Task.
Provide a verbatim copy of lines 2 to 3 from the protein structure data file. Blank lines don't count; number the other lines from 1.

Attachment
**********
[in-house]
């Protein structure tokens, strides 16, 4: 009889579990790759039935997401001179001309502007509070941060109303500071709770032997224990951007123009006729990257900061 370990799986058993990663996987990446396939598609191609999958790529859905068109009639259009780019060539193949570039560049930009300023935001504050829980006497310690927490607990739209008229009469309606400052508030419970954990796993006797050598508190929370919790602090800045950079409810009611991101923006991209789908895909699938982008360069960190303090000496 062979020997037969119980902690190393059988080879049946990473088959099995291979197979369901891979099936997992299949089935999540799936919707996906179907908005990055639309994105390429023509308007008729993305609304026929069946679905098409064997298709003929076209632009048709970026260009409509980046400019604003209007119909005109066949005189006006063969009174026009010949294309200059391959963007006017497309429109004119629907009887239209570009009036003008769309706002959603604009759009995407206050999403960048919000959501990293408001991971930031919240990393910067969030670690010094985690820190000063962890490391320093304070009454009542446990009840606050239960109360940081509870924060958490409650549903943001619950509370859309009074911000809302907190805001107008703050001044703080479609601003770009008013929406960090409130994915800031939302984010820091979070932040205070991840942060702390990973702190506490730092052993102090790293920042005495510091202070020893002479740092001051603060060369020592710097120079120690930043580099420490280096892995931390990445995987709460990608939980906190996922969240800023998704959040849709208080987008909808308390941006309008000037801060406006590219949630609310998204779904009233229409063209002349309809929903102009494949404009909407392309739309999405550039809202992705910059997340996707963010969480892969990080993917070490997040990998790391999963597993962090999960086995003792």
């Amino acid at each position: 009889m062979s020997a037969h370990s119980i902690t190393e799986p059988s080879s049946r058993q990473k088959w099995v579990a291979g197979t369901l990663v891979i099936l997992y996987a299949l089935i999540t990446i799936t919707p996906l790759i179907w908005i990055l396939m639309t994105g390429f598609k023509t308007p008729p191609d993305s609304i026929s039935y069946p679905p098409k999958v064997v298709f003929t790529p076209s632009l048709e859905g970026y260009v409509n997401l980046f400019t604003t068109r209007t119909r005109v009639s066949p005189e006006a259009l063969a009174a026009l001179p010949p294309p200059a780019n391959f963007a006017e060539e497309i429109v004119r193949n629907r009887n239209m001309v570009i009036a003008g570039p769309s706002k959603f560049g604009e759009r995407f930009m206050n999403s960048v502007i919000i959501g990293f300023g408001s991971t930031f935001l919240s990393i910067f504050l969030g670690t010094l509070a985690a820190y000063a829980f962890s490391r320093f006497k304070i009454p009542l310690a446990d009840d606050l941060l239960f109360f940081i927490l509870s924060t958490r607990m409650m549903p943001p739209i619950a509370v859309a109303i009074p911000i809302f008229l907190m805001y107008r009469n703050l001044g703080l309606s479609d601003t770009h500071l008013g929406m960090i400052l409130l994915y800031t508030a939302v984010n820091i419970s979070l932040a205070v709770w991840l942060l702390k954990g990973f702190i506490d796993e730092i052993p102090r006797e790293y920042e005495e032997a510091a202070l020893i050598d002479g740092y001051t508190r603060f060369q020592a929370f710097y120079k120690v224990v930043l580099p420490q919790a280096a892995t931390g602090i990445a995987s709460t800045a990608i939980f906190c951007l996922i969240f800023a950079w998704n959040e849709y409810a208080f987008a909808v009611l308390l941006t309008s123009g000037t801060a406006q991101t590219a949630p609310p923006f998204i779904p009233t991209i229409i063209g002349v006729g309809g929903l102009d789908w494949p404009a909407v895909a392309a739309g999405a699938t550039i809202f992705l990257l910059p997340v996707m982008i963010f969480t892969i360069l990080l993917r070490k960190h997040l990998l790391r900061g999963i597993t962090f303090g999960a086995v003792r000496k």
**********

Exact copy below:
């Protein structure tokens, strides 16, 4: 009889579990790759039935997401001179001309502007509070941060109303500071709770032997224990951007123009006729990257900061 370990799986058993990663996987990446396939598609191609999958790529859905068109009639259009780019060539193949570039560049930009300023935001504050829980006497310690927490607990739209008229009469309606400052508030419970954990796993006797050598508190929370919790602090800045950079409810009611991101923006991209789908895909699938982008360069960190303090000496 062979020997037969119980902690190393059988080879049946990473088959099995291979197979369901891979099936997992299949089935999540799936919707996906179907908005990055639309994105390429023509308007008729993305609304026929069946679905098409064997298709003929076209632009048709970026260009409509980046400019604003209007119909005109066949005189006006063969009174026009010949294309200059391959963007006017497309429109004119629907009887239209570009009036003008769309706002959603604009759009995407206050999403960048919000959501990293408001991971930031919240990393910067969030670690010094985690820190000063962890490391320093304070009454009542446990009840606050239960109360940081509870924060958490409650549903943001619950509370859309009074911000809302907190805001107008703050001044703080479609601003770009008013929406960090409130994915800031939302984010820091979070932040205070991840942060702390990973702190506490730092052993102090790293920042005495510091202070020893002479740092001051603060060369020592710097120079120690930043580099420490280096892995931390990445995987709460990608939980906190996922969240800023998704959040849709208080987008909808308390941006309008000037801060406006590219949630609310998204779904009233229409063209002349309809929903102009494949404009909407392309739309999405550039809202992705910059997340996707963010969480892969990080993917070490997040990998790391999963597993962090999960086995003792």
């Amino acid at each position: 009889m062979s020997a037969h370990s119980i902690t190393e799986p059988s080879s049946r058993q990473k088959w099995v579990a291979g197979t369901l990663v891979i099936l997992y996987a299949l089935i999540t990446i799936t919707p996906l790759i179907w908005i990055l396939m639309t994105g390429f598609k023509t308007p008729p191609d993305s609304i026929s039935y069946p679905p098409k999958v064997v298709f003929t790529p076209s632009l048709e859905g970026y260009v409509n997401l980046f400019t604003t068109r209007t119909r005109v009639s066949p005189e006006a259009l063969a009174a026009l001179p010949p294309p200059a780019n391959f963007a006017e060539e497309i429109v004119r193949n629907r009887n239209m001309v570009i009036a003008g570039p769309s706002k959603f560049g604009e759009r995407f930009m206050n999403s960048v502007i919000i959501g990293f300023g408001s991971t930031f935001l919240s990393i910067f504050l969030g670690t010094l509070a985690a820190y000063a829980f962890s490391r320093f006497k304070i009454p009542l310690a446990d009840d606050l941060l239960f109360f940081i927490l509870s924060t958490r607990m409650m549903p943001p739209i619950a509370v859309a109303i009074p911000i809302f008229l907190m805001y107008r009469n703050l001044g703080l309606s479609d601003t770009h500071l008013g929406m960090i400052l409130l994915y800031t508030a939302v984010n820091i419970s979070l932040a205070v709770w991840l942060l702390k954990g990973f702190i506490d796993e730092i052993p102090r006797e790293y920042e005495e032997a510091a202070l020893i050598d002479g740092y001051t508190r603060f060369q020592a929370f710097y120079k120690v224990v930043l580099p420490q919790a280096a892995t931390g602090i990445a995987s709460t800045a990608i939980f906190c951007l996922i969240f800023a950079w998704n959040e849709y409810a208080f987008a909808v009611l308390l941006t309008s123009g000037t801060a406006q991101t590219a949630p609310p923006f998204i779904p009233t991209i229409i063209g002349v006729g309809g929903l102009d789908w494949p404009a909407v895909a392309a739309g999405a699938t550039i809202f992705l990257l910059p997340v996707m982008i963010f969480t892969i360069l990080l993917r070490k960190h997040l990998l790391r900061g999963i597993t962090f303090g999960a086995v003792r000496k």